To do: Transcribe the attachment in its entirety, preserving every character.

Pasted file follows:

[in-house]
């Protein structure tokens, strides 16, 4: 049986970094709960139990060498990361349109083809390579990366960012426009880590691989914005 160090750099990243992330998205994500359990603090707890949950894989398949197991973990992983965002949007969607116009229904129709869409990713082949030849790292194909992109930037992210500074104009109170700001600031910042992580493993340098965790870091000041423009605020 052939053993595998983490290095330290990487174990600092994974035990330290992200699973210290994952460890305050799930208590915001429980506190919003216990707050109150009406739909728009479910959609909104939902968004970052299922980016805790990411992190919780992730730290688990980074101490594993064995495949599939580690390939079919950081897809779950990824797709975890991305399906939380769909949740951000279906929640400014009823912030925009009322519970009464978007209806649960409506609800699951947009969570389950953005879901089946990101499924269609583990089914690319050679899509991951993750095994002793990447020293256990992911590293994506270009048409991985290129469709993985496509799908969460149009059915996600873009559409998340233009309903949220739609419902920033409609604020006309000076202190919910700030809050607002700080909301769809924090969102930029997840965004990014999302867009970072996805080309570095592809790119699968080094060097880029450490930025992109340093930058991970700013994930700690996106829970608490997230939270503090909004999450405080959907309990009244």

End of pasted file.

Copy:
[in-house]
């Protein structure tokens, strides 16, 4: 049986970094709960139990060498990361349109083809390579990366960012426009880590691989914005 160090750099990243992330998205994500359990603090707890949950894989398949197991973990992983965002949007969607116009229904129709869409990713082949030849790292194909992109930037992210500074104009109170700001600031910042992580493993340098965790870091000041423009605020 052939053993595998983490290095330290990487174990600092994974035990330290992200699973210290994952460890305050799930208590915001429980506190919003216990707050109150009406739909728009479910959609909104939902968004970052299922980016805790990411992190919780992730730290688990980074101490594993064995495949599939580690390939079919950081897809779950990824797709975890991305399906939380769909949740951000279906929640400014009823912030925009009322519970009464978007209806649960409506609800699951947009969570389950953005879901089946990101499924269609583990089914690319050679899509991951993750095994002793990447020293256990992911590293994506270009048409991985290129469709993985496509799908969460149009059915996600873009559409998340233009309903949220739609419902920033409609604020006309000076202190919910700030809050607002700080909301769809924090969102930029997840965004990014999302867009970072996805080309570095592809790119699968080094060097880029450490930025992109340093930058991970700013994930700690996106829970608490997230939270503090909004999450405080959907309990009244």